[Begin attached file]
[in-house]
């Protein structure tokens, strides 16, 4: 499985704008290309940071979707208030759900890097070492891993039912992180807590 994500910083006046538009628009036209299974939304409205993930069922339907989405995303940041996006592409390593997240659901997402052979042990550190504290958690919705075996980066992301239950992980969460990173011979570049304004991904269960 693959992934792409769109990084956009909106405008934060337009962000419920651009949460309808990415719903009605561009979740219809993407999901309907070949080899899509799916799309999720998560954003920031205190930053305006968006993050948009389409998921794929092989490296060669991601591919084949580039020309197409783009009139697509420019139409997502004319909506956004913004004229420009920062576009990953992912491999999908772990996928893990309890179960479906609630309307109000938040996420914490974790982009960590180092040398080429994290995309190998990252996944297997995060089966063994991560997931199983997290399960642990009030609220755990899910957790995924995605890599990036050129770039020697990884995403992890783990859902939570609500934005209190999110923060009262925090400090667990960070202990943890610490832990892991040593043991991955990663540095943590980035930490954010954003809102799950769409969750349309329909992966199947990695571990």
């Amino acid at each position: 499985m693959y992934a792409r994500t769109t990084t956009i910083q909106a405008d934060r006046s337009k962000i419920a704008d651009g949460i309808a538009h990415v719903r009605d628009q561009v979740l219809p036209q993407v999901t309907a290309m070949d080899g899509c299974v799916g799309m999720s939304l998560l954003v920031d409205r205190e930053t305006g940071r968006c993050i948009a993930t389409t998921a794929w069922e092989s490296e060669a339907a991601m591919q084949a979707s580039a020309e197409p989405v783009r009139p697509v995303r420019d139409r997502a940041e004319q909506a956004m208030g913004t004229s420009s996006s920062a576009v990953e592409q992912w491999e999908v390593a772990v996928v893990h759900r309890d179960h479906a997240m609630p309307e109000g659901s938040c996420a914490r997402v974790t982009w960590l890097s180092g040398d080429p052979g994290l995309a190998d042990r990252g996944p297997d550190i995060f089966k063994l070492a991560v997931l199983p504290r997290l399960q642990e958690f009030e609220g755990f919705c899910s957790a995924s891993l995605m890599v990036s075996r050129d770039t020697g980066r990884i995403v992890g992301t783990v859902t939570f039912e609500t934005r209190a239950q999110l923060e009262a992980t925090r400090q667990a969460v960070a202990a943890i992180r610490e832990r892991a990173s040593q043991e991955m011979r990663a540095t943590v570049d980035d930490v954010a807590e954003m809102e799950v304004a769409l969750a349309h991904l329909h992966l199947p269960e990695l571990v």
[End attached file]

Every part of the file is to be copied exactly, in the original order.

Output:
[in-house]
């Protein structure tokens, strides 16, 4: 499985704008290309940071979707208030759900890097070492891993039912992180807590 994500910083006046538009628009036209299974939304409205993930069922339907989405995303940041996006592409390593997240659901997402052979042990550190504290958690919705075996980066992301239950992980969460990173011979570049304004991904269960 693959992934792409769109990084956009909106405008934060337009962000419920651009949460309808990415719903009605561009979740219809993407999901309907070949080899899509799916799309999720998560954003920031205190930053305006968006993050948009389409998921794929092989490296060669991601591919084949580039020309197409783009009139697509420019139409997502004319909506956004913004004229420009920062576009990953992912491999999908772990996928893990309890179960479906609630309307109000938040996420914490974790982009960590180092040398080429994290995309190998990252996944297997995060089966063994991560997931199983997290399960642990009030609220755990899910957790995924995605890599990036050129770039020697990884995403992890783990859902939570609500934005209190999110923060009262925090400090667990960070202990943890610490832990892991040593043991991955990663540095943590980035930490954010954003809102799950769409969750349309329909992966199947990695571990």
């Amino acid at each position: 499985m693959y992934a792409r994500t769109t990084t956009i910083q909106a405008d934060r006046s337009k962000i419920a704008d651009g949460i309808a538009h990415v719903r009605d628009q561009v979740l219809p036209q993407v999901t309907a290309m070949d080899g899509c299974v799916g799309m999720s939304l998560l954003v920031d409205r205190e930053t305006g940071r968006c993050i948009a993930t389409t998921a794929w069922e092989s490296e060669a339907a991601m591919q084949a979707s580039a020309e197409p989405v783009r009139p697509v995303r420019d139409r997502a940041e004319q909506a956004m208030g913004t004229s420009s996006s920062a576009v990953e592409q992912w491999e999908v390593a772990v996928v893990h759900r309890d179960h479906a997240m609630p309307e109000g659901s938040c996420a914490r997402v974790t982009w960590l890097s180092g040398d080429p052979g994290l995309a190998d042990r990252g996944p297997d550190i995060f089966k063994l070492a991560v997931l199983p504290r997290l399960q642990e958690f009030e609220g755990f919705c899910s957790a995924s891993l995605m890599v990036s075996r050129d770039t020697g980066r990884i995403v992890g992301t783990v859902t939570f039912e609500t934005r209190a239950q999110l923060e009262a992980t925090r400090q667990a969460v960070a202990a943890i992180r610490e832990r892991a990173s040593q043991e991955m011979r990663a540095t943590v570049d980035d930490v954010a807590e954003m809102e799950v304004a769409l969750a349309h991904l329909h992966l199947p269960e990695l571990v």